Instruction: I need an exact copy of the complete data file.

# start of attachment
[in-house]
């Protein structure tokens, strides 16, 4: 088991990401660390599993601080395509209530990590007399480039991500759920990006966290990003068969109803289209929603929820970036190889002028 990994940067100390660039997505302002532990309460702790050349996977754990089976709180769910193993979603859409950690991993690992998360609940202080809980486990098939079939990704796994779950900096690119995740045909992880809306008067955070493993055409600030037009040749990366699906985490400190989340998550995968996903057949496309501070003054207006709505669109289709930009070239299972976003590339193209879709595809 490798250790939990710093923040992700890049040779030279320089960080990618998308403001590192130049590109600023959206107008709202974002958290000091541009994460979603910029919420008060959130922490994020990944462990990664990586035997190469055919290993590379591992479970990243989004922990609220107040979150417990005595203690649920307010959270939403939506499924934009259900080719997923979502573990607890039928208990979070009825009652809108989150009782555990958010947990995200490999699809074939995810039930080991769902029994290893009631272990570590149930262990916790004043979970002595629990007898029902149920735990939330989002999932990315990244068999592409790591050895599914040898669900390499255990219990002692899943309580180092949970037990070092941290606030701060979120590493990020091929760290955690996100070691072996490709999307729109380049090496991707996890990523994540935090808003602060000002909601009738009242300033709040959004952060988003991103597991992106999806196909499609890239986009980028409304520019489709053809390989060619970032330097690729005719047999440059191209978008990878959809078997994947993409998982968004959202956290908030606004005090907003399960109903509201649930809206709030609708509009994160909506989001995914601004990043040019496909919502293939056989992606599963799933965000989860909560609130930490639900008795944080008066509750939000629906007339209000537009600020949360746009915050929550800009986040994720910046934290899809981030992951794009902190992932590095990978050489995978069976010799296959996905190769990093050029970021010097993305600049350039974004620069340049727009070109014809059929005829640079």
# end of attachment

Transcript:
[in-house]
């Protein structure tokens, strides 16, 4: 088991990401660390599993601080395509209530990590007399480039991500759920990006966290990003068969109803289209929603929820970036190889002028 990994940067100390660039997505302002532990309460702790050349996977754990089976709180769910193993979603859409950690991993690992998360609940202080809980486990098939079939990704796994779950900096690119995740045909992880809306008067955070493993055409600030037009040749990366699906985490400190989340998550995968996903057949496309501070003054207006709505669109289709930009070239299972976003590339193209879709595809 490798250790939990710093923040992700890049040779030279320089960080990618998308403001590192130049590109600023959206107008709202974002958290000091541009994460979603910029919420008060959130922490994020990944462990990664990586035997190469055919290993590379591992479970990243989004922990609220107040979150417990005595203690649920307010959270939403939506499924934009259900080719997923979502573990607890039928208990979070009825009652809108989150009782555990958010947990995200490999699809074939995810039930080991769902029994290893009631272990570590149930262990916790004043979970002595629990007898029902149920735990939330989002999932990315990244068999592409790591050895599914040898669900390499255990219990002692899943309580180092949970037990070092941290606030701060979120590493990020091929760290955690996100070691072996490709999307729109380049090496991707996890990523994540935090808003602060000002909601009738009242300033709040959004952060988003991103597991992106999806196909499609890239986009980028409304520019489709053809390989060619970032330097690729005719047999440059191209978008990878959809078997994947993409998982968004959202956290908030606004005090907003399960109903509201649930809206709030609708509009994160909506989001995914601004990043040019496909919502293939056989992606599963799933965000989860909560609130930490639900008795944080008066509750939000629906007339209000537009600020949360746009915050929550800009986040994720910046934290899809981030992951794009902190992932590095990978050489995978069976010799296959996905190769990093050029970021010097993305600049350039974004620069340049727009070109014809059929005829640079």